The producers of the British spy show say new espionage adventure is "most action-led so far."
The first two seasons of the British spy show Slow Horses centered on Slough House, the grim London office building where Gary Oldman's unpleasant and flatulent Jackson Lamb rules over his band of MI5 rejects and losers. The premiere of season 3 opens in Istanbul where new characters played by Fantastic Beasts franchise actress Katherine Waterston and Gangs of London star Sope Dirisu are featured in the kind of sexy, tense, and ultimately lethal sequence which could be part of a James Bond movie.
"It was designed to take you out of the Slough House world for a minute," says executive producer Hakan Kousetta. "It's a bit more James Bond-esque in its DNA. You remember that we're not forever in the Slough House world of decrepitness and failure. They're part of a bigger thing."
Rest assured, Slow Horses fans. Season 3 doesn't stray too far for too long from Real Tigers, the third book in Mick Herron's series of novels about Lamb and his bickering band of spies or "joes," to use the term preferred in the author's adventures. Once the Istanbul sequence is concluded the action, if that's the right word, picks up back at Slough House, where Jack Lowden's disgraced agent River Cartwright is undertaking a far more pedestrian mission: loading boxes of files into a van.
"What River yearns to be is Sope in Istanbul doing proper derring-do and he's forever messing around with boxes," says Kousetta's fellow EP Jamie Laurenson.
Things are even worst for Rosalind Eleazar's Louisa Guy, who is still mourning last season's murder of her coworker-turned-lover Min Harper (Dustin Demri-Burns).
"Louisa is carrying the grief of Min from the end of the second season," says Laurenson. "There's a wound that she's carrying that is significant and burns through this story. I think that's what I love about the world that Mick Herron creates, he's prepared to shock you by pulling the rug, and losing a favorite character, but he doesn't forget the consequences of doing that to the people who care for those people."
As usual, the Slough House team — which also includes Saskia Reeves' Catherine Standish, Aimee-Ffion Edwards' Shirley Dander, Kadiff Kirwan's Marcus Longridge, and Christopher Chung's tech wizard Roddy Ho — does become involved in a situation where paper cuts are far from the worst danger. Lawrenson explains that a new investigation gets kicked off "when one of the Slow Horses becomes the target of a kidnap. This season begins with the conundrum of how do they rescue one of their number and then things get much more complicated."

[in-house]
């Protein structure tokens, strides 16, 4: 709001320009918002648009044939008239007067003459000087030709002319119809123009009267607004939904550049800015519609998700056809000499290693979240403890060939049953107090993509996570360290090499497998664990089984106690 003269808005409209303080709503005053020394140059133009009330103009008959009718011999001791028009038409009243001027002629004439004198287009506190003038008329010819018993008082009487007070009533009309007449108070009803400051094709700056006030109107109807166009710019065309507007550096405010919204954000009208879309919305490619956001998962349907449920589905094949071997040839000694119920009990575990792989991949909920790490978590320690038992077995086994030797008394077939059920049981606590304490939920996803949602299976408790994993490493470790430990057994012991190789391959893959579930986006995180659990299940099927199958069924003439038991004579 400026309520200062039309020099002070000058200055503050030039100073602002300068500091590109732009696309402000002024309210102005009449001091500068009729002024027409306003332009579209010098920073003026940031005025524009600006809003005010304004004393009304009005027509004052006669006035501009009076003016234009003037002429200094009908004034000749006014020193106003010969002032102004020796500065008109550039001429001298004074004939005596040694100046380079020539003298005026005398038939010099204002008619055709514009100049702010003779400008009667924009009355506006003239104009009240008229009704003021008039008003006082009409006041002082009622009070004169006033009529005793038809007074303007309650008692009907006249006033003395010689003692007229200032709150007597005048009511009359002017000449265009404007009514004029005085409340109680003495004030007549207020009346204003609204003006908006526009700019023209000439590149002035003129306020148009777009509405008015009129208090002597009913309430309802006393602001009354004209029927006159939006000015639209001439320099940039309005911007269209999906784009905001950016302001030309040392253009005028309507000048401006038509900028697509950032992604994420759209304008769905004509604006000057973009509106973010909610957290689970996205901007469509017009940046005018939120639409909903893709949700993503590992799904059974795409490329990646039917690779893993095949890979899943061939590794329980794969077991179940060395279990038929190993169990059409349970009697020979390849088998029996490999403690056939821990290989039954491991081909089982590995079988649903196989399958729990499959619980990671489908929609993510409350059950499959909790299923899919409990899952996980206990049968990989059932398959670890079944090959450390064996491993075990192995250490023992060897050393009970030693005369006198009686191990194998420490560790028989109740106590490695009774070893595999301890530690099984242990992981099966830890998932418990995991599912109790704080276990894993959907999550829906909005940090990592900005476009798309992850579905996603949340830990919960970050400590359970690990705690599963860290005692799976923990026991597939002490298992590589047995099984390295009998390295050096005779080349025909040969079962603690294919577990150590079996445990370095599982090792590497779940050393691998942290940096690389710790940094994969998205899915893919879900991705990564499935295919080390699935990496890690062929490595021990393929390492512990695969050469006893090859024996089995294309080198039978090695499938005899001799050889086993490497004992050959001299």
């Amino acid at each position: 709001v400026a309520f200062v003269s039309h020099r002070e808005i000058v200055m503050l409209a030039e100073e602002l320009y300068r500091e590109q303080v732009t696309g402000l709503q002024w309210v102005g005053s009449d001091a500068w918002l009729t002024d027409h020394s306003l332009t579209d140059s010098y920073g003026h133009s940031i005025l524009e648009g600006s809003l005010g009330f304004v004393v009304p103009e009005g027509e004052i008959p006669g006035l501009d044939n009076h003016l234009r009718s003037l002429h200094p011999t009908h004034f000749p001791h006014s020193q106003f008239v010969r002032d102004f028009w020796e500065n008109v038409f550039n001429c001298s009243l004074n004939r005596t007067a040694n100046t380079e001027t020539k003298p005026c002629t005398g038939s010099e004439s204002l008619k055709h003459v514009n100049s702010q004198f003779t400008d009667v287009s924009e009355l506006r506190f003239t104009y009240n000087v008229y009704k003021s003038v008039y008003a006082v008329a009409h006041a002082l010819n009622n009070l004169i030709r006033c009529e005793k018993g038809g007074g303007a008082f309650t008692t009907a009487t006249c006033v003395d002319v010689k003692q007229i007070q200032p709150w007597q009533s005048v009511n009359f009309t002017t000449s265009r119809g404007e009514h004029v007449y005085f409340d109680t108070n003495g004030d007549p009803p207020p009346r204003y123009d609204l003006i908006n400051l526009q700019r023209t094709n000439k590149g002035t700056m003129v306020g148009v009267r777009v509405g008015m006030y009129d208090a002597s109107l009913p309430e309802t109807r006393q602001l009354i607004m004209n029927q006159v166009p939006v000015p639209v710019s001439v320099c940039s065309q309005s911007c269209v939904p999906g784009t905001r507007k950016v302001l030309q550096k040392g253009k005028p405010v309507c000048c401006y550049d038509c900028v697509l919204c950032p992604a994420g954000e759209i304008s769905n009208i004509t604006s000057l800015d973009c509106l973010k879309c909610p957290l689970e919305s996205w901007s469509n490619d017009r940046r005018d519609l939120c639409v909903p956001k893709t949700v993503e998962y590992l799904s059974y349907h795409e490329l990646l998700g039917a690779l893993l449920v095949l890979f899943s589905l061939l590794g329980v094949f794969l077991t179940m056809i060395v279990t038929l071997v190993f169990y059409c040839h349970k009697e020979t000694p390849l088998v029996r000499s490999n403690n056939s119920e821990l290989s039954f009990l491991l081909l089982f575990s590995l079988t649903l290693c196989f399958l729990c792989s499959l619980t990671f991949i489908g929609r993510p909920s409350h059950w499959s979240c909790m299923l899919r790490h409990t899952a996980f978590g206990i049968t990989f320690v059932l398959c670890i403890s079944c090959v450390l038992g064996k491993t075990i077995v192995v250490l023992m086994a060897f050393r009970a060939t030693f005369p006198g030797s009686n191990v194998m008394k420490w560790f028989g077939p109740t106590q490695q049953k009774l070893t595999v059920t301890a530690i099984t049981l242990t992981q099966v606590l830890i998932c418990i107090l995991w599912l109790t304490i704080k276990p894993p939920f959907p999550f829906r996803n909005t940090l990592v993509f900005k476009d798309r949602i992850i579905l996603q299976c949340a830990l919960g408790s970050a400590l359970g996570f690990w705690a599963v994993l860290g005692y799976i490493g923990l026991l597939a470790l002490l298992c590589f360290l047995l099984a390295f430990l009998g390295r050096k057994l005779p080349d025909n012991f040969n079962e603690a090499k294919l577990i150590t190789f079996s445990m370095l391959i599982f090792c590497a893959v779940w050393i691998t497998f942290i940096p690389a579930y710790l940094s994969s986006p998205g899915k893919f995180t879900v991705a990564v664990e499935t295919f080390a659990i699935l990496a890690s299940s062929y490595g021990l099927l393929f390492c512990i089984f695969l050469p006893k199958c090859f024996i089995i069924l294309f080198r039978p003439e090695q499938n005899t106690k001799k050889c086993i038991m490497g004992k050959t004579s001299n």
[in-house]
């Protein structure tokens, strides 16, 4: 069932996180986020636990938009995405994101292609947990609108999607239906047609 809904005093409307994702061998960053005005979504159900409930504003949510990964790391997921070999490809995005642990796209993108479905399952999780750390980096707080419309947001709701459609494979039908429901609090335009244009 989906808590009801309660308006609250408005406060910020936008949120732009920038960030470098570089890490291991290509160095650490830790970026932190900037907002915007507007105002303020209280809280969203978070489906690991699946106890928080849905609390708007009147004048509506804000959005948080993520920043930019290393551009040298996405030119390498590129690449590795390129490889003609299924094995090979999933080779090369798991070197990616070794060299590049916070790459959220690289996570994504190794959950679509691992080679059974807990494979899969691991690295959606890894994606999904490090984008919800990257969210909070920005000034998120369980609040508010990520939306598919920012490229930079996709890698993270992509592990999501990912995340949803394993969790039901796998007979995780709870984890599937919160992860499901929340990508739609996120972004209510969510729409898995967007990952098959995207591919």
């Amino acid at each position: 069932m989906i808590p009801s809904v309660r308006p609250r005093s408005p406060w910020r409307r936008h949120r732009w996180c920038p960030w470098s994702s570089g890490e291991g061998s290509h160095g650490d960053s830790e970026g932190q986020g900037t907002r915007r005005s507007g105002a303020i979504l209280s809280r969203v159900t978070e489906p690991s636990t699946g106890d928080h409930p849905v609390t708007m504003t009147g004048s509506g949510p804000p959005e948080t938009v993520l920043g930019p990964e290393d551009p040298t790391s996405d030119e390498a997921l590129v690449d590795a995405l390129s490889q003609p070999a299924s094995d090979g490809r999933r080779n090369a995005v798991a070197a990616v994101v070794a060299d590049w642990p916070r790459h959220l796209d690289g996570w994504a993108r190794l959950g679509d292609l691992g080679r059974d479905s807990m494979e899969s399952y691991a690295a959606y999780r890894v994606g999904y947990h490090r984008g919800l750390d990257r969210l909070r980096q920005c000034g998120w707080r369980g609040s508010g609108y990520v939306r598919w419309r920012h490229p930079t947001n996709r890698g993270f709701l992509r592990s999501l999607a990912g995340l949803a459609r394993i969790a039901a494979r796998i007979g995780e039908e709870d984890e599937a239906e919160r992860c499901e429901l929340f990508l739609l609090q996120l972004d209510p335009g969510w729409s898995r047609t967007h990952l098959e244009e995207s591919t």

Some of those complications involve the character played by Dirisu. "[He] is somebody who is, for large parts of this season, the chief antagonist in our story," says Laurenson, "but there is kind of burning within him, an indignation and a righteousness, that you hopefully want to get to the bottom of and want to understand more about."
The investigation is, naturally, led by Oldman's slobbish Lamb whose undisguised loathing for his staff is bested only by his sense of protectiveness over them.
"His joy is in the consistency of his vileness," says Laurenson. "But what's wonderful for Gary to play, and for us to see, is there's an intelligence and an inner spine of decency linked to a loyalty to his 'joes.' Beyond the farting and the bad behavior, there's a steely kind of honesty that stands apart from a lot of the world that he's dealing with, and a lot of the world as we're living it today, really."
This season, viewers will see more of "The Park," the MI5 headquarters which are ruled by Sophie Okenodo's spy chief Ingrid Tearney and her underlings, including Kristin Scott Thomas' Diana Taverner.
"What is fun is, it very much becomes the story of a power struggle at the top of the organization," says Laurenson. "We have two wonderful actresses in Sophie Okenedo and Kristin Scott Thomas [whose characters are] kind of vying for the top desk there, which was great fun to explore."
The show's third season is directed by Saul Metzstein, whose credits include Doctor Who and the 2001 comedy Late Night Shopping. Kousetta hints that the filmmaker has overseen some explosive action unrelated to Jackson Lamb's digestive tract.
"We're very lucky that each season is directed by one director, so there's a real authorship opportunity each time," says Kousetta. "Even though they're inheriting the casting, and the set-up of the show, they're able to bring their take on it each time. I think Saul's done an incredible job to help elevate the show into a bit more of a thrill ride. When you see the later episodes, the action really does ramp up, and he's done a brilliant job with that."
The Slow Horses producers have already shot a fourth season, with new cast members including Matrix star Hugo Weaving, Joanna Scanlan, Ruth Bradley, Tom Brooke, and James Callis.
"Season 3 probably is the most action-led of the seasons so far and that continues to escalate into season 4," says Laurenson. "Season 4 is, in brief, the most personally involving story for River Cartwright of all the seasons. It's River's story on a kind of emotional level, more than any of them so far."
The season 3 premiere of Slow Horses is now screening on Apple TV+. Watch the season's trailer below.
Read the original article on Entertainment Weekly.